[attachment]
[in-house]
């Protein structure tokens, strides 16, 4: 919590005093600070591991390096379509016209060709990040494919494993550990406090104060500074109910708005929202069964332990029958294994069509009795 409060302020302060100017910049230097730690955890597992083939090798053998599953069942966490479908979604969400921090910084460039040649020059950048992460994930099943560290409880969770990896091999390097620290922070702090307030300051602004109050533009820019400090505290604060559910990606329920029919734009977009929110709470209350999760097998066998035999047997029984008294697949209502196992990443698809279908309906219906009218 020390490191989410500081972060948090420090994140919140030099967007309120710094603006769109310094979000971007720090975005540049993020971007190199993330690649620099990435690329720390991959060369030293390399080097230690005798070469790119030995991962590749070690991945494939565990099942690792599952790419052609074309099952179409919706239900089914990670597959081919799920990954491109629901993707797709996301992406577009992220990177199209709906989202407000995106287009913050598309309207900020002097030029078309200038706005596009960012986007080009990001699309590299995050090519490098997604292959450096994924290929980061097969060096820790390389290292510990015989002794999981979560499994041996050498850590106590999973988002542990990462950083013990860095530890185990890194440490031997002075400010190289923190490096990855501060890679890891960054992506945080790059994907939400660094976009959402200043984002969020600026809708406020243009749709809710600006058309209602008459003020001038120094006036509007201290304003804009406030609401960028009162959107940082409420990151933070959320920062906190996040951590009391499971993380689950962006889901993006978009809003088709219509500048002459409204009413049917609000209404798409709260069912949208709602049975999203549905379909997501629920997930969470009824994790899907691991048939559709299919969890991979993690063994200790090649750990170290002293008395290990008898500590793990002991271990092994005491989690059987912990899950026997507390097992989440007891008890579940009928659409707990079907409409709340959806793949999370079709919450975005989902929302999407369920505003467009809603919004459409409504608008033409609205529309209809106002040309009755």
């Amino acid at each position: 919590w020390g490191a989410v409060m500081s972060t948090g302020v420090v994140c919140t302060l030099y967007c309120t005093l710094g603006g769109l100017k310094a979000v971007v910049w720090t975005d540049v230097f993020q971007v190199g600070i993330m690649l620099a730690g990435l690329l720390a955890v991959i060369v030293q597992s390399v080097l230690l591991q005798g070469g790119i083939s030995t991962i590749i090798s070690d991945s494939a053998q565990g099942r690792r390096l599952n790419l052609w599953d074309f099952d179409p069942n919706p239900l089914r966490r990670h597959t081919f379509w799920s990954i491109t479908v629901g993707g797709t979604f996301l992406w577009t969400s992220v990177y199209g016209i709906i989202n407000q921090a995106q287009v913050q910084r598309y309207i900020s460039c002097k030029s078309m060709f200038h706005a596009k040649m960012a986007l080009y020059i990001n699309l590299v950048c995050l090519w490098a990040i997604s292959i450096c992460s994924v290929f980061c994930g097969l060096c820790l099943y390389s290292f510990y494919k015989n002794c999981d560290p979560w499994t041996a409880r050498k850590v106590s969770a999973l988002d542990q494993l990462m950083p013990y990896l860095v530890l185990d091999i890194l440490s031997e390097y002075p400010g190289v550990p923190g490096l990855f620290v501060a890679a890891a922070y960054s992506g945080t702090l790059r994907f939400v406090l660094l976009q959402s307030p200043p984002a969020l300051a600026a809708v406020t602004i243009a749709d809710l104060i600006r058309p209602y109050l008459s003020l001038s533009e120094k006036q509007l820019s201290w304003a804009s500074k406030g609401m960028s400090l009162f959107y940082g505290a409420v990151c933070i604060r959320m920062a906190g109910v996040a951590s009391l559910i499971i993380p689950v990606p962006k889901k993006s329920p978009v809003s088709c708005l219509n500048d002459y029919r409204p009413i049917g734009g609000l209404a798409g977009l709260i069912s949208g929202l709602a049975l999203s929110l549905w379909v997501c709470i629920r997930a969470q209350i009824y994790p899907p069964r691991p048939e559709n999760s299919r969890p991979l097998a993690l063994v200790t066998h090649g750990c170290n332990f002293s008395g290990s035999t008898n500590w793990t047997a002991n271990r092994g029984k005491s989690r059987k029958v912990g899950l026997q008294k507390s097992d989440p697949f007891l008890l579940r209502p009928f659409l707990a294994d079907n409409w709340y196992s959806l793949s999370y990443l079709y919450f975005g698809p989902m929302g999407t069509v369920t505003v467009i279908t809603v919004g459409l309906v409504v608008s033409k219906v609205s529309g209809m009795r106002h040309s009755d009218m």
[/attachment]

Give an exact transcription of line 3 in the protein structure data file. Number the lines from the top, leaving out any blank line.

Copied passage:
């Amino acid at each position: 919590w020390g490191a989410v409060m500081s972060t948090g302020v420090v994140c919140t302060l030099y967007c309120t005093l710094g603006g769109l100017k310094a979000v971007v910049w720090t975005d540049v230097f993020q971007v190199g600070i993330m690649l620099a730690g990435l690329l720390a955890v991959i060369v030293q597992s390399v080097l230690l591991q005798g070469g790119i083939s030995t991962i590749i090798s070690d991945s494939a053998q565990g099942r690792r390096l599952n790419l052609w599953d074309f099952d179409p069942n919706p239900l089914r966490r990670h597959t081919f379509w799920s990954i491109t479908v629901g993707g797709t979604f996301l992406w577009t969400s992220v990177y199209g016209i709906i989202n407000q921090a995106q287009v913050q910084r598309y309207i900020s460039c002097k030029s078309m060709f200038h706005a596009k040649m960012a986007l080009y020059i990001n699309l590299v950048c995050l090519w490098a990040i997604s292959i450096c992460s994924v290929f980061c994930g097969l060096c820790l099943y390389s290292f510990y494919k015989n002794c999981d560290p979560w499994t041996a409880r050498k850590v106590s969770a999973l988002d542990q494993l990462m950083p013990y990896l860095v530890l185990d091999i890194l440490s031997e390097y002075p400010g190289v550990p923190g490096l990855f620290v501060a890679a890891a922070y960054s992506g945080t702090l790059r994907f939400v406090l660094l976009q959402s307030p200043p984002a969020l300051a600026a809708v406020t602004i243009a749709d809710l104060i600006r058309p209602y109050l008459s003020l001038s533009e120094k006036q509007l820019s201290w304003a804009s500074k406030g609401m960028s400090l009162f959107y940082g505290a409420v990151c933070i604060r959320m920062a906190g109910v996040a951590s009391l559910i499971i993380p689950v990606p962006k889901k993006s329920p978009v809003s088709c708005l219509n500048d002459y029919r409204p009413i049917g734009g609000l209404a798409g977009l709260i069912s949208g929202l709602a049975l999203s929110l549905w379909v997501c709470i629920r997930a969470q209350i009824y994790p899907p069964r691991p048939e559709n999760s299919r969890p991979l097998a993690l063994v200790t066998h090649g750990c170290n332990f002293s008395g290990s035999t008898n500590w793990t047997a002991n271990r092994g029984k005491s989690r059987k029958v912990g899950l026997q008294k507390s097992d989440p697949f007891l008890l579940r209502p009928f659409l707990a294994d079907n409409w709340y196992s959806l793949s999370y990443l079709y919450f975005g698809p989902m929302g999407t069509v369920t505003v467009i279908t809603v919004g459409l309906v409504v608008s033409k219906v609205s529309g209809m009795r106002h040309s009755d009218m």